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Tax Free Investing – TFSAs 101

If you were a resident of Canada, aged 18 in 2009 until today, did you know you had the opportunity to save $25,500 in a tax free account?

TFSA facts

  • The Tax Free Savings Account (TFSA) is a misnomer.  Read why here.  A TFSA can be much more than a cash savings account.
  • The TFSA is an account, not a mutual fund.
  • There are no such things as a spousal TFSA or group TFSA.
  • Contributions to your TFSA are not tax deductible, so you cannot use contributions to reduce your taxable income.
  • TFSAs are highly effective for every Canadian regardless of their tax bracket.
  • After you select investments for the account, the income you earn on those investments inside the TFSA can grow tax-free.
  • If/when you decide to take money out of the account, money can be withdrawn tax-free.
  • Contributions to a TFSA can occur throughout the year.
  • There are contribution limits for a TFSA, and most Canadians should strive to maximize their TFSA contributions.
  • Contribution limits have nothing to do with your annual income.
  • There are penalties if you over-contribute to your TFSA.
  • Unused TFSA contribution room can be carried forward in future calendar years.
  • You can be as rich as you think:  if/when you take money out of the account you do not have to pay tax on it.
  • If you want to contribute investments “in-kind” to your TFSA, you can, but you are considered to have sold investments for their fair market value before doing so and may need to pay a capital gain.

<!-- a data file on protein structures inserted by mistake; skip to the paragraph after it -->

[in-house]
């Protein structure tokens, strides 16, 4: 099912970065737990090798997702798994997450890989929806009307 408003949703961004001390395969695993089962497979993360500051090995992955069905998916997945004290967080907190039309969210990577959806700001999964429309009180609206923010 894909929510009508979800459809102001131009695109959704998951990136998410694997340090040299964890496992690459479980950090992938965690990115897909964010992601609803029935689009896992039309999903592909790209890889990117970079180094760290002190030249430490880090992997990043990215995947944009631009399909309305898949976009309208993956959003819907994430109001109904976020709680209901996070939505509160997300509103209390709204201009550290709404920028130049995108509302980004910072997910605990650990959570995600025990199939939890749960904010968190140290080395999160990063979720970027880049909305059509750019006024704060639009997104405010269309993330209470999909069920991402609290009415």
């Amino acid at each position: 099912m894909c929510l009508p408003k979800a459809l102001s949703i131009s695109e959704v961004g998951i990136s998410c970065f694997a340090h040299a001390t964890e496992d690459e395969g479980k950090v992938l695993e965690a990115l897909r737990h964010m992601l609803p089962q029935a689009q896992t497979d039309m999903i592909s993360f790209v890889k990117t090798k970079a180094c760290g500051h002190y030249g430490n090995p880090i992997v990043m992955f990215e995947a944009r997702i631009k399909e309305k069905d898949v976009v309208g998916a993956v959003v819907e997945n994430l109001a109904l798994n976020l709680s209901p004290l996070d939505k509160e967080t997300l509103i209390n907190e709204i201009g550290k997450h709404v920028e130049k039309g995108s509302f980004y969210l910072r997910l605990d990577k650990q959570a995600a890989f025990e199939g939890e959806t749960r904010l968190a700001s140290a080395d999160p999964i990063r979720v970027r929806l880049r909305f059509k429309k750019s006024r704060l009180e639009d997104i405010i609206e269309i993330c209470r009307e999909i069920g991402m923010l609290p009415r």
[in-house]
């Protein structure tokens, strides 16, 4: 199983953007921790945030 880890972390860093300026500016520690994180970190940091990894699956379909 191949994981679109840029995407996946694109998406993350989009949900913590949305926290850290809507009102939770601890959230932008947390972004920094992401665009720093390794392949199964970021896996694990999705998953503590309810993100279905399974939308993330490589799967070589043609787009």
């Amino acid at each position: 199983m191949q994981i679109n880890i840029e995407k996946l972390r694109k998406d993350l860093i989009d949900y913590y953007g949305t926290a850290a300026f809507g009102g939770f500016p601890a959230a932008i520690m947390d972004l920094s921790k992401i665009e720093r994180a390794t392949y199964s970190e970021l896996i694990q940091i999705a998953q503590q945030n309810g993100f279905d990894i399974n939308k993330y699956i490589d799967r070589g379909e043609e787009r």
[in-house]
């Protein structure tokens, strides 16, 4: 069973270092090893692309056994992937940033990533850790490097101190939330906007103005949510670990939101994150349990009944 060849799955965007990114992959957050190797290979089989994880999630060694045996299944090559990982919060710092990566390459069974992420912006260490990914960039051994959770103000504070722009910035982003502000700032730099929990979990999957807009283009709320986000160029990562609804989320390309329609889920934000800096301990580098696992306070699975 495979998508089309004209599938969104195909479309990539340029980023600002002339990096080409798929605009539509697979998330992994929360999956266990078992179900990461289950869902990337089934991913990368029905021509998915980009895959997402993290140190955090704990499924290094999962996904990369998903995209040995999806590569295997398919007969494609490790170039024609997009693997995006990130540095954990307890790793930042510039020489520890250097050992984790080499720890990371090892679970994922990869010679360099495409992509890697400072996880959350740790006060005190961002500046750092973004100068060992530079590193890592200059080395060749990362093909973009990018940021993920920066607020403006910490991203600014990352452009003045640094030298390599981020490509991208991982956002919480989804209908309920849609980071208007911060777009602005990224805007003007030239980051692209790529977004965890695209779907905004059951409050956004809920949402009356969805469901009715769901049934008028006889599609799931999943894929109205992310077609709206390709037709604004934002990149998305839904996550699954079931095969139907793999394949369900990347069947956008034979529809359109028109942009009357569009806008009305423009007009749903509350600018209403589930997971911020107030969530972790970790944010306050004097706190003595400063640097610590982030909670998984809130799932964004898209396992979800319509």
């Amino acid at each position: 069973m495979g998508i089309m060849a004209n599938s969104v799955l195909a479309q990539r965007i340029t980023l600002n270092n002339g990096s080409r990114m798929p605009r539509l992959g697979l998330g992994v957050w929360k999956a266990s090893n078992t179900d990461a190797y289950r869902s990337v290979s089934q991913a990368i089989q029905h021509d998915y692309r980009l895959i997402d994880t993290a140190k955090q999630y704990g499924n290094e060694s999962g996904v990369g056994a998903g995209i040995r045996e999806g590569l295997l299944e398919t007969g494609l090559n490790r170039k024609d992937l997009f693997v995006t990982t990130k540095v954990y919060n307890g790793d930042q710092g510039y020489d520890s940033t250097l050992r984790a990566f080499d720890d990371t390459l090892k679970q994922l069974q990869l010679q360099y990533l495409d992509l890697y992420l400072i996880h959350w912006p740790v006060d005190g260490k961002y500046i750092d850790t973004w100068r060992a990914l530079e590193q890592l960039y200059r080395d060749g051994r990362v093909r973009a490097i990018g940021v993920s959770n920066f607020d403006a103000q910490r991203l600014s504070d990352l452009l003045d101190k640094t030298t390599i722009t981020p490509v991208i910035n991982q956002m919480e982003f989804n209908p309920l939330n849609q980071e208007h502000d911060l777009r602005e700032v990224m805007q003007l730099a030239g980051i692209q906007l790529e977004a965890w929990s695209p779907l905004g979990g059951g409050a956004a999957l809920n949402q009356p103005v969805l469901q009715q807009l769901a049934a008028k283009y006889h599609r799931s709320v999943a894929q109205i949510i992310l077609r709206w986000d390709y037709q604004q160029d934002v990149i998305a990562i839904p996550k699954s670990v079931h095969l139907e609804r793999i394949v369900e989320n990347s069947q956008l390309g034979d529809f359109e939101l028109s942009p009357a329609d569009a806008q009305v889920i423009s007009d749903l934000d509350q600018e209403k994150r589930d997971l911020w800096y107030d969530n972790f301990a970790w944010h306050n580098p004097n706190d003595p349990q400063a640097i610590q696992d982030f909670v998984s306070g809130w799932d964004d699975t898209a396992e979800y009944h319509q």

• Every adult Canadian should take advantage of the TFSA.

These are just some of the TFSA facts.

Why TFSAs should matter to you

As referenced above, there are a couple great tax benefits TFSAs provide Canadian investors:  income on investments inside the TFSA can grow tax-free and if/when you decide to withdraw money from this account, you can do so tax-free.  Unlike RRSPs where major benefit is tax-deferred growth, every Canadian should own a TFSA and consider using this account for more than a cash savings account.  For most Canadians, to realize the major benefits of this account, they should strive to maximize their TFSA contributions every year, have a bias for low-cost, diversified investments inside this account and avoid making withdrawals from this account for as long as possible.  For further reading, check out this post here.  Want to read about the power of the TFSA in only a few short years?  Check these TFSA investing all-stars here.

Do you own a TFSA?  If so, what do you use this account for?  If not, what are you waiting for?

Filed in: Financial Terms 101, TFSA

11 Responses to "Tax Free Investing – TFSAs 101"

  1. I have a TFSA. I opened it a few years ago, and so far I’ve been loving it. I encouraged my brother and fiance to open one shortly after I did, and they both did as well. We have all been contributing to our TFSA regularly.

  2. Doc says:

    My wife and I have maxed out our TFSAs each year. We have a good selection of dividend stocks in them as well as one years worth GICs short term. We are within a couple of years of converting some small RRSPs so the TFSAs are the sliced bread of our savings now. We are retired on pension and don’t need the money at the moment so we feel this is the best thing they have come out with. Keep up the good work and info Mark.
    Cheers
    Doc

    • Sounds like a great plan Doc. My wife and I are trying to ensure our TFSAs are maxed out every year. Mine is done for 2013, wife’s is getting there.

      We hold ETFs, REITs and CDN dividend stocks in ours.

      As a retiree on a pension, I think any RRSP withdrawals and money you don’t need, should go into TFSA. This way, as you get older, TFSA withdrawals are not income-tested and TFSAs can continue to churn out income for you.

      Well done.
      Mark

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